While you would be forgiven for assuming something with a title like Master Gardener was simply the latest Master Chef-style friendly competition to hit the screens, the reality is a lot more The Menu than The Great British Bake (bloom?) Off.
Paul Scharder’s latest—the final film in a loose trilogy that also includes First Reformed (2018) and The Card Counter (2021)—has all the staples: obsession, outrage, dark secrets, murder, and a man with a really, really specific profession.
The trailer’s opening sets the tone. “The Nandina is a species of flowering plant native to Eastern Asia,” Joel Edgerton’s Narvel Roth drones as if he’s narrating a nature documentary, before continuing: “The smell at certain times of the year gives you a real buzz... like the buzz you get just before pulling the trigger.”
It very quickly becomes clear that this is the man who likely discovered this parallel firsthand. Read: this master gardener has fired a whole lot more than a hose. In a 2022 interview with IndieWire, Schrader described his trilogy as follows: “Here’s a man who feels needs to be punished, who’s waiting for that punishment to come, and then instead hopes that punishment will be some sort of redemption.” Those themes abound in the story that unfolds over the rest of the very tense trailer.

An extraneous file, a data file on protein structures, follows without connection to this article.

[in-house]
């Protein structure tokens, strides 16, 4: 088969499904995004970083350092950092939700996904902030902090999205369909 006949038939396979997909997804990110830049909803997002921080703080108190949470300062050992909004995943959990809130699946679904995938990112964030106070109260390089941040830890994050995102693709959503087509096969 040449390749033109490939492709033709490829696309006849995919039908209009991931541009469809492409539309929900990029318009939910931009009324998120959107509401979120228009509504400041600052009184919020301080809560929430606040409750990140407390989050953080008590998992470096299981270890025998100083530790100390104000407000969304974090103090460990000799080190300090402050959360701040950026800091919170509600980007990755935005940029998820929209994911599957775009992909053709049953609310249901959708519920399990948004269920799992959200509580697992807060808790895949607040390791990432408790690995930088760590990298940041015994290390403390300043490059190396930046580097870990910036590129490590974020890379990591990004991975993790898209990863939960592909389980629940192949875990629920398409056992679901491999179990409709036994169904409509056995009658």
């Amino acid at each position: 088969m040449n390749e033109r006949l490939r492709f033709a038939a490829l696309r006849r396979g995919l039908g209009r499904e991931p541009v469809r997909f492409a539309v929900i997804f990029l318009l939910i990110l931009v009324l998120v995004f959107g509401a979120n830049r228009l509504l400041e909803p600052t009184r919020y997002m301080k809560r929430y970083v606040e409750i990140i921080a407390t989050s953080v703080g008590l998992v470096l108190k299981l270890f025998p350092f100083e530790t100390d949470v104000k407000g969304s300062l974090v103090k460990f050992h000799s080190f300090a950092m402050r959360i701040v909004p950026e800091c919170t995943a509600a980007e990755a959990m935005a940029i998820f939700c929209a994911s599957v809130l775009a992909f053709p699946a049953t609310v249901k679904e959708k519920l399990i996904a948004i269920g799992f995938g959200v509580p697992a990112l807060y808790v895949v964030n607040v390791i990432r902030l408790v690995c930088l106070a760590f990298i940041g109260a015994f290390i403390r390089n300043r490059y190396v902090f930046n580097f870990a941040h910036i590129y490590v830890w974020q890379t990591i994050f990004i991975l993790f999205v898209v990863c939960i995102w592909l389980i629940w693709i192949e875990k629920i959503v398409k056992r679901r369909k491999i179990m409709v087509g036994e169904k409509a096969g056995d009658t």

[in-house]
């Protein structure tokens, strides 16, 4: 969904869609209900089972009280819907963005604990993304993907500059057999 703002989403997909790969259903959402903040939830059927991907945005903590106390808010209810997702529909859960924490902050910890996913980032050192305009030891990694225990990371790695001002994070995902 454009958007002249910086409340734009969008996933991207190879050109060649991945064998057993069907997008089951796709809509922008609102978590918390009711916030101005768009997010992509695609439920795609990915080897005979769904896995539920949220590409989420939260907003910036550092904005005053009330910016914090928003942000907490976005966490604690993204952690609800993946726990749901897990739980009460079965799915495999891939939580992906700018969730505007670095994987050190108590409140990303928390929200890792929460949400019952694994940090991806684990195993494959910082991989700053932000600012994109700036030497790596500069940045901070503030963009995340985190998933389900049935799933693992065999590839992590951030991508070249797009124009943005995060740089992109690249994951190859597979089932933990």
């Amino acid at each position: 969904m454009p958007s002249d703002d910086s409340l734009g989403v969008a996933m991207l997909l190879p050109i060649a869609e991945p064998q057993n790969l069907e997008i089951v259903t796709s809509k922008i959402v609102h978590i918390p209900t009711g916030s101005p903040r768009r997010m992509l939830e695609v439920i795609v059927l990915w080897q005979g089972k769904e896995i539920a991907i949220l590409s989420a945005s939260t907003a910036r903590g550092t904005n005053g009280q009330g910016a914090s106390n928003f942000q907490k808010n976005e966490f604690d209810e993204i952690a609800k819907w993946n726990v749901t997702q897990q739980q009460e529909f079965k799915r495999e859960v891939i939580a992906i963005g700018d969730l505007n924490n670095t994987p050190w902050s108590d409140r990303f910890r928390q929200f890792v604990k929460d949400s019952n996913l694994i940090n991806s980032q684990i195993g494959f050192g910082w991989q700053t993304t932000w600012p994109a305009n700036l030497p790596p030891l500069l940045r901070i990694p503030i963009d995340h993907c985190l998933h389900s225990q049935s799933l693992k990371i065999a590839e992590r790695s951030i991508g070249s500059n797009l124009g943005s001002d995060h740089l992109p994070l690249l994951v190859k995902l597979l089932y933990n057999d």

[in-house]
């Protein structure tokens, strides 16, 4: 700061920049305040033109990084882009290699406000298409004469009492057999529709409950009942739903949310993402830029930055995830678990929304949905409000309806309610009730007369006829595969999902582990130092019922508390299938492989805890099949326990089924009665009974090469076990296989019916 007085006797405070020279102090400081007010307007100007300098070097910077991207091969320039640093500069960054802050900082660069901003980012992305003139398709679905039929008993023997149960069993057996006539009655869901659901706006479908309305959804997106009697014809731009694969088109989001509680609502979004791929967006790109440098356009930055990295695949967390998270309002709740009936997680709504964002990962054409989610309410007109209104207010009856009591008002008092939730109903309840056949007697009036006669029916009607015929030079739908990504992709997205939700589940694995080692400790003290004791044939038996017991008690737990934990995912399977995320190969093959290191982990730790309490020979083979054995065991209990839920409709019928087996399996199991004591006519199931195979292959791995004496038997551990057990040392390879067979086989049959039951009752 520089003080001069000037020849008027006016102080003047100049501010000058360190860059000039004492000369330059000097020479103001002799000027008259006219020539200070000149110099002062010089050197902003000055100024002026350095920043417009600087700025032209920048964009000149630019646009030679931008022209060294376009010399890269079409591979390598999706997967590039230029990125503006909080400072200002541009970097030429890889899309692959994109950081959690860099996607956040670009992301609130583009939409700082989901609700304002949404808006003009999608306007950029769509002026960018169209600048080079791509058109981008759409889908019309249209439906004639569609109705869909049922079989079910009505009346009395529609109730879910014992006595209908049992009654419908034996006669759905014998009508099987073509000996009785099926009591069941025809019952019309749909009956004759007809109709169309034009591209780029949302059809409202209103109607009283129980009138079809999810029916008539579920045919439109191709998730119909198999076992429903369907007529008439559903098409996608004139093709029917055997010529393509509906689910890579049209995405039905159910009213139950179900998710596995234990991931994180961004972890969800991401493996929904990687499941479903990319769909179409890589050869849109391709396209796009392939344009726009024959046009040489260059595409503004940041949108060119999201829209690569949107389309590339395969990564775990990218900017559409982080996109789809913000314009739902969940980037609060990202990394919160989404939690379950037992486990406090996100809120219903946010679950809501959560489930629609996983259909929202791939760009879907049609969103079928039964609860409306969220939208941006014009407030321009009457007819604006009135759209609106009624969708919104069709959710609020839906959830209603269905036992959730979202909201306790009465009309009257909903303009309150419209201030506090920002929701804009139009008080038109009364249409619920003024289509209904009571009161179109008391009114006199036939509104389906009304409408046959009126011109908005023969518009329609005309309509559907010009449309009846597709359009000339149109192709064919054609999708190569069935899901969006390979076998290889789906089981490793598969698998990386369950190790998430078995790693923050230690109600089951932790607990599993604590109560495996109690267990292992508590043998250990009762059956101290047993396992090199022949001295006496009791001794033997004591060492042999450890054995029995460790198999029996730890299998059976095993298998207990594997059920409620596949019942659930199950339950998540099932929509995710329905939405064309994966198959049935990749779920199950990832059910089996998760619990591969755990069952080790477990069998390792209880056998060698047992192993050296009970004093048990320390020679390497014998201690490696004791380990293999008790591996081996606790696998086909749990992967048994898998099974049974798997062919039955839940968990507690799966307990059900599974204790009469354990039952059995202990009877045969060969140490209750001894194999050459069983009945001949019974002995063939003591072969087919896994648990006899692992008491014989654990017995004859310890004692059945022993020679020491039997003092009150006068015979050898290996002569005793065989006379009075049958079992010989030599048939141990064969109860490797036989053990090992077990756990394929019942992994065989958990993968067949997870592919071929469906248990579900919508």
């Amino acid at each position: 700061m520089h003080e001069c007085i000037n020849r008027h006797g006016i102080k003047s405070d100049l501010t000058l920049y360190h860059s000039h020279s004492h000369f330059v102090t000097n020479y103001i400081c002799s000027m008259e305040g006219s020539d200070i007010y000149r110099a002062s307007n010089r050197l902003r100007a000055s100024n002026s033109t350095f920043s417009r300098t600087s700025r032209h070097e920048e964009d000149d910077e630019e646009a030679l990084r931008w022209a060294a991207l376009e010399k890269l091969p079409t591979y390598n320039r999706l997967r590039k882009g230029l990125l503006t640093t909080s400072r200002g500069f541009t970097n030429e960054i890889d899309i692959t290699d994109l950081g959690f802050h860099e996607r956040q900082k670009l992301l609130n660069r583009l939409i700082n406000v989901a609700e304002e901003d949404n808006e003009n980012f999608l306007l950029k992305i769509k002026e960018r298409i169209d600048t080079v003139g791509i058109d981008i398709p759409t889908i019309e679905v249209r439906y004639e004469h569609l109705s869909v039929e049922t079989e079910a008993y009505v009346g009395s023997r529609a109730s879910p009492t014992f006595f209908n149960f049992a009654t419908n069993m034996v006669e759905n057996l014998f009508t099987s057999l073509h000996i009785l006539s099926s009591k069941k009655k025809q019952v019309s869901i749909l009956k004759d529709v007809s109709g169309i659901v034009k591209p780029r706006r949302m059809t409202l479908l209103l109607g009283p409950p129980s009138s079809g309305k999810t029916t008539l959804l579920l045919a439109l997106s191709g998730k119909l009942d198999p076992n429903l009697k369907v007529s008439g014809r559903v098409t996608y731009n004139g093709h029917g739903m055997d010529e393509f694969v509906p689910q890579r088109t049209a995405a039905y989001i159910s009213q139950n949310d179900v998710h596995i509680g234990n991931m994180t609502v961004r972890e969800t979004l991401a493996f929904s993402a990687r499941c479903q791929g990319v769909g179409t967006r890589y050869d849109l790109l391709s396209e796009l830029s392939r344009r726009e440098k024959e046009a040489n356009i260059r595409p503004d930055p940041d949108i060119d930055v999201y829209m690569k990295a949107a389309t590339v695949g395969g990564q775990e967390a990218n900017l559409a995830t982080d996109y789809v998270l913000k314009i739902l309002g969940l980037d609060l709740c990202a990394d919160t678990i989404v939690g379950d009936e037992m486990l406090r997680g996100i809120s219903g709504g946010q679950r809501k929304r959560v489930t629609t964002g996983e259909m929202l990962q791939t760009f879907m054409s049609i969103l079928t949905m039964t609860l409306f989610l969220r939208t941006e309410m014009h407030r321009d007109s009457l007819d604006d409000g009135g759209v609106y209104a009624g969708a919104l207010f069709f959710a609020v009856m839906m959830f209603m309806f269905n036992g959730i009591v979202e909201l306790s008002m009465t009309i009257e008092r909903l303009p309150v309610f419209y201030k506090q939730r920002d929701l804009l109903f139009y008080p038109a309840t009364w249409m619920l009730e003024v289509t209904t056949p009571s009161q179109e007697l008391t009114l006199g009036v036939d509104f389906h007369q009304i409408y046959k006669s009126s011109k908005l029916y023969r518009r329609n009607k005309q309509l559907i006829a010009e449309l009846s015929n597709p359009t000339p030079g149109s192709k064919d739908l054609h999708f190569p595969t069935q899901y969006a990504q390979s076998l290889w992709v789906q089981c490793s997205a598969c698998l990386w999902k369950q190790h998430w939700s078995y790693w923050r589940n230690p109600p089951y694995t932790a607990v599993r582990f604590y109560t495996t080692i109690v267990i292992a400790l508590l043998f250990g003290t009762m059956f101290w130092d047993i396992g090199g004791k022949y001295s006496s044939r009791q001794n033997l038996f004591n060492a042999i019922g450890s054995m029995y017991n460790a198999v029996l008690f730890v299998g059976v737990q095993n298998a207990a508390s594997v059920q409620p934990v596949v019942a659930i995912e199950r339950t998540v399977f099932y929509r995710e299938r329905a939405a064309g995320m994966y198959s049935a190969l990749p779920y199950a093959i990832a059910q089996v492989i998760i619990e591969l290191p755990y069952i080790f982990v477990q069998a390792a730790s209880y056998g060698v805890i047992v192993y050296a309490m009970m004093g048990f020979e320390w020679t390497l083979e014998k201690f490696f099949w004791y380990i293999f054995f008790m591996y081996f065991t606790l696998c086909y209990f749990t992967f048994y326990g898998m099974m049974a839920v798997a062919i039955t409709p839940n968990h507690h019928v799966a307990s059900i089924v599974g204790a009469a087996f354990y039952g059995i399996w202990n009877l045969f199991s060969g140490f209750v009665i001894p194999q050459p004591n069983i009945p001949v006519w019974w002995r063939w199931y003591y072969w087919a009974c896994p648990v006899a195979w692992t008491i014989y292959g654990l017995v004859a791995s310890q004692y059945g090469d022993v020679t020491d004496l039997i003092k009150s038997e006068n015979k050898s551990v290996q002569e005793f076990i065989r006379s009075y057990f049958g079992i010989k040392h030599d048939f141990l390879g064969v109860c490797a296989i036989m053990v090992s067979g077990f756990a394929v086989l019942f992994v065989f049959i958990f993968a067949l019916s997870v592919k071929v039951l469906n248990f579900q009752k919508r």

Narvel is using his horticultural skills to tend to the estate of wealthy dowager Mrs. Haverhill (Sigourney Weaver) (also, dowagers with H-names are really having a moment right now, huh), when she asks him a favor. Her grand-niece, Maya (Quintessa Swindell), dropped out of school and has ended up in a “bad crowd”—can Narvel take her on as an apprentice?
Narvel and his young charge begin to form a relationship that feels immediately familiar in a post-Joel and Ellie world. The former is a gruff and damaged assassin, who has killed multiple people but mostly “bad guys” (as the trailer takes pains to establish). The latter is a wayward badass who has lived a hard life, but just needs someone to meet her at her level. In each other, they see a chance for redemption and, ahem, growth—a new lease on life that may involve a little less trigger-pulling (but definitely not none) and a little more stopping to smell the flowers.
Master Gardener premieres in theaters May 19.